INFORMATION AND REGISTRATION FORMS
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Orchid Class Reference Download
Orchid Intergeneric List Download
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To register and for additional information contact Mark Prout at firstname.lastname@example.org
ORCHID JUDGING An Explanation
By Mark Prout
The Kansas City Orchid Show sponsored by the Orchid Society of Greater Kansas City is sanctioned by the American Orchid Society (AOS). Judging shows is a service of the AOS to its members and affiliated local societies to promote the enjoyment of orchid growing and encourage advancement in cultivation and hybridization.
An orchid show features two different kinds of judging. Show judging compares entered orchids according a schedule of categories determined by the show organizers. In OSGKC’s case, they use the show schedule developed by the Mid-America Orchid Congress.
When judging shows, judges compare plants for their visual impact, looking for the “Wow!” factor. This usually gives the blue ribbon to the best color and form and most flowers on a healthy, well groomed plant. One plant may not possess all the attributes, but one should stand out above the rest. Sometimes, a category may feature plants that are sub-par and judges may then choose to award no blue ribbon and give only red and white ribbons. In a show schedule with 110 categories, there are usually several with few or no entries. It isn’t unusual for the only plant in a category to get the blue or if it’s found wanting, only a red or white or no ribbon at all. Since, one of the objectives of judging is encouragement and enjoyment of the hobby, show judging awards ribbons fairly freely and sometimes awards multiple ribbons in categories where numerous plants are obvious contenders.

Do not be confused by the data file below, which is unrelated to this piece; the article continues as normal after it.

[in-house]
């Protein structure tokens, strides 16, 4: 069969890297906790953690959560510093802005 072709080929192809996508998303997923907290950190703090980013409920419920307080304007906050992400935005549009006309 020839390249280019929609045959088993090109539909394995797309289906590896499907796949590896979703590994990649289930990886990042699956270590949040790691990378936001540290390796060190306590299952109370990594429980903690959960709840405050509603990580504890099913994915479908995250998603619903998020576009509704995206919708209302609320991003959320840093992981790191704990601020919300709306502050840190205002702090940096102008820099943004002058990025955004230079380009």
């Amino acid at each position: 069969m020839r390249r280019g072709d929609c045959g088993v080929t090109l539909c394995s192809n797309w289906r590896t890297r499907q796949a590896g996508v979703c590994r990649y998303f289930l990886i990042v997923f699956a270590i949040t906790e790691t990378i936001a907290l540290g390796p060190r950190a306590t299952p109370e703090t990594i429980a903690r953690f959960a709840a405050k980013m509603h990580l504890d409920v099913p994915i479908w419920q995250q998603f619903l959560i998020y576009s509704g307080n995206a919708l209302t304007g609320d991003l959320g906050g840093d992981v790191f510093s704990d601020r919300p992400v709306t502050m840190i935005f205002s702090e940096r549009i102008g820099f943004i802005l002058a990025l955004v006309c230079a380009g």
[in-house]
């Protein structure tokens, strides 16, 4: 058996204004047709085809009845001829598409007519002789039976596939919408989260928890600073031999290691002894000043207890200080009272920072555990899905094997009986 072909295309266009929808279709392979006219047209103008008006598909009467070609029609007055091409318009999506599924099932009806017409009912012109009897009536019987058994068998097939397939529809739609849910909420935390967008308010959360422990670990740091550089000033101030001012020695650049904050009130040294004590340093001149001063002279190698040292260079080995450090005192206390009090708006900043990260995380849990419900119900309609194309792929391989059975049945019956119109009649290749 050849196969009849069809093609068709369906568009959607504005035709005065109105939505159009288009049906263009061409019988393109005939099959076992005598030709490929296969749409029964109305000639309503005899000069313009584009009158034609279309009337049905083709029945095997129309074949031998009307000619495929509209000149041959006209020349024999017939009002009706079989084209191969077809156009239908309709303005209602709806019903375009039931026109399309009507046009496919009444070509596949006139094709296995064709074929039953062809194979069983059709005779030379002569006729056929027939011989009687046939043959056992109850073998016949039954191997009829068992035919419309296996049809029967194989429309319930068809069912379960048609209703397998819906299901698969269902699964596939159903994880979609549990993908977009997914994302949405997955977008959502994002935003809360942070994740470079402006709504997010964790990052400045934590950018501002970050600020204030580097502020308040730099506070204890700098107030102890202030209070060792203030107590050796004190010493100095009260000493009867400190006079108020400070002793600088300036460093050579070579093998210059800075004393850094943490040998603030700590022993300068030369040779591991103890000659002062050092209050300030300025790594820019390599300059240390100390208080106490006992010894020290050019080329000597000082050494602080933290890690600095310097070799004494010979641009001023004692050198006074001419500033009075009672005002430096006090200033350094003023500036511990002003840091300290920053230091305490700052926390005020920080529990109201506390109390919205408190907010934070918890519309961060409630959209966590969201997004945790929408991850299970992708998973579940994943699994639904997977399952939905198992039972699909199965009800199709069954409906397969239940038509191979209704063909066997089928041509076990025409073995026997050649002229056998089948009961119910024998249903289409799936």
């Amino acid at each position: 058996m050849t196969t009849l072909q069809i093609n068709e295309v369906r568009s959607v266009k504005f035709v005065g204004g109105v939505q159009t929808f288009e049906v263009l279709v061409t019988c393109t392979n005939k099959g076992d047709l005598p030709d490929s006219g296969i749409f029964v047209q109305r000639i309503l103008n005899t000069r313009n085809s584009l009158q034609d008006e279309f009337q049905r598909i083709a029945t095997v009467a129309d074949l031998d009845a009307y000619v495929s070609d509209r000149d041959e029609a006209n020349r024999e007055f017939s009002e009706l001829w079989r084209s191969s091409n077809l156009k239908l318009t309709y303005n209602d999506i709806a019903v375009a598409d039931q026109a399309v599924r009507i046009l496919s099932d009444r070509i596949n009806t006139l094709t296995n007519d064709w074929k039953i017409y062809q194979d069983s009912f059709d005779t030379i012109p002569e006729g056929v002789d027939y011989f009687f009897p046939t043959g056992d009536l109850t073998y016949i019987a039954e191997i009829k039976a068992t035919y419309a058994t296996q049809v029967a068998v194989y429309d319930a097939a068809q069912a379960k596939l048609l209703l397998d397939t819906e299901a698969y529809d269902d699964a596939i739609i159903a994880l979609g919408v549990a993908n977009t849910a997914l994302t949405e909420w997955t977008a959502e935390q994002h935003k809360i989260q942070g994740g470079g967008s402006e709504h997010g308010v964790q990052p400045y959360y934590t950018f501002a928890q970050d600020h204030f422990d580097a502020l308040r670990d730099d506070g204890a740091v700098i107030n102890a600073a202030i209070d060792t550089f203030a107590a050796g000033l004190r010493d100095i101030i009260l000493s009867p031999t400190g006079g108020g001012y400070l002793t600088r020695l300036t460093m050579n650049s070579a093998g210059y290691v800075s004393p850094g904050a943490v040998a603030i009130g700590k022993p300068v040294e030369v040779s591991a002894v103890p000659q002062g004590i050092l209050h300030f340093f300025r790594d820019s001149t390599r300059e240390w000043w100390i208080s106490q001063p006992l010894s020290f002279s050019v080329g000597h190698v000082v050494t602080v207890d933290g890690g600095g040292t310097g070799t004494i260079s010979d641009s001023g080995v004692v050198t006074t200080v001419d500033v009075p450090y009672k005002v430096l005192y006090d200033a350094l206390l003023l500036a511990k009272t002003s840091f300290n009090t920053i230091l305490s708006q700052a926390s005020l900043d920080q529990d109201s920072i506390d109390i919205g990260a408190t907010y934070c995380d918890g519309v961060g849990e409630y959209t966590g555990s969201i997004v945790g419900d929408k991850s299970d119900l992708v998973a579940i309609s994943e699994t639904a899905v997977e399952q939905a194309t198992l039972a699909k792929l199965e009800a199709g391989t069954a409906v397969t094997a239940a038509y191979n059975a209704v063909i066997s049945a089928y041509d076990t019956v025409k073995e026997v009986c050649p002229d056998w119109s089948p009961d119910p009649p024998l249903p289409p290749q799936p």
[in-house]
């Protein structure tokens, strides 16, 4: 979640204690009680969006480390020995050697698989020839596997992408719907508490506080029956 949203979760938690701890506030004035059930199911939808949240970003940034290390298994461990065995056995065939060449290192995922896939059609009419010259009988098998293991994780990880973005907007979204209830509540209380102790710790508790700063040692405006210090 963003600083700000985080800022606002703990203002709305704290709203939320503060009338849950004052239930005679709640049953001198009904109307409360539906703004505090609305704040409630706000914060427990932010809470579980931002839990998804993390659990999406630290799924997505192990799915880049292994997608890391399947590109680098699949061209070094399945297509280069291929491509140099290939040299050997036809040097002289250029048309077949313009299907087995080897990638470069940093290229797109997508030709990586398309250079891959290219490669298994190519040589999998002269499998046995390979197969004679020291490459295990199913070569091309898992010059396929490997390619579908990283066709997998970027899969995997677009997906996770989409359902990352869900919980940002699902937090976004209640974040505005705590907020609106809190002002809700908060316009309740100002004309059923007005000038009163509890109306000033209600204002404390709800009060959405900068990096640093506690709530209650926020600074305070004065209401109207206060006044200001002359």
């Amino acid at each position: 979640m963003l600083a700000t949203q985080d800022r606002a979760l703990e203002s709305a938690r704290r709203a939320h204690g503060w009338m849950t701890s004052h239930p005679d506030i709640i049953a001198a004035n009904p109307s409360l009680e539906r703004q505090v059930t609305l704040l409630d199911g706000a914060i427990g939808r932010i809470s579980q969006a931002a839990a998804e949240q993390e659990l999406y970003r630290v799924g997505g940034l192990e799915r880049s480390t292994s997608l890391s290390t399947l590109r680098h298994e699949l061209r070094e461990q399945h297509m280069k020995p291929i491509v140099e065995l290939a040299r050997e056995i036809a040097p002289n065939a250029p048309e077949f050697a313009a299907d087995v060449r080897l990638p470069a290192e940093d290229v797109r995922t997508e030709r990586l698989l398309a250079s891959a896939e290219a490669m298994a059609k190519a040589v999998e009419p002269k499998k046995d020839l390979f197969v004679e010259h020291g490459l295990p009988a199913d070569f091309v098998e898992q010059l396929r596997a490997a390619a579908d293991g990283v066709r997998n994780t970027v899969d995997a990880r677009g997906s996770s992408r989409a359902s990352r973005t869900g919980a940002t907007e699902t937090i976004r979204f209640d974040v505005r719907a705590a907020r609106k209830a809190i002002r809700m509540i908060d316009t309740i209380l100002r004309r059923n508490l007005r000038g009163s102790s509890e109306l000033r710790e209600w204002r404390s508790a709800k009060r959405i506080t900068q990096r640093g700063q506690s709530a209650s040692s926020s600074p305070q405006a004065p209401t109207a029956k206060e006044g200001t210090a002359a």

Categories are grouped according to genus and best of class trophies awarded to the best of the blue ribbons in the class. The organizing society sometimes offers trophies beyond the best of class. Following show judging, judges select plants for further consideration for AOS awards. AOS judging evaluates the plant according to exacting standards developed for its genus. Judges must have a broad knowledge of the major genera, the species that comprise them, and how they interact genetically in their hybrids.
Judges will discuss a plant’s attributes in comparison to the standards, which generally emphasize color, roundness, symmetry, fullness and floriferousness. They compare the plant to ones of the same species or hybrid that have received past awards, consulting the published record. If one of the judges on the team considering a plant nominates it, they then score the plants using a 100 point scale quantifying its qualities. The highest flower quality award is a First Class Certificate (FCC) for plants receiving 90 points or more. An Award of Merit (AM) goes to plants scoring 80-89 points and a Highly Commended Certificate (HCC) for 75-79 points.
It takes a minimum of six years to become an accredited AOS judge, three years as a student judge and three as a probationary judge, perhaps longer if a candidate’s accredited colleagues require it. Students write and present two papers a year to their judging center. In monthly judging sessions at the judging center, students learn about judging through practice and get the opportunity to demonstrate their own knowledge. They attend lectures and read as widely as they can in orchid publications and books to expand their knowledge.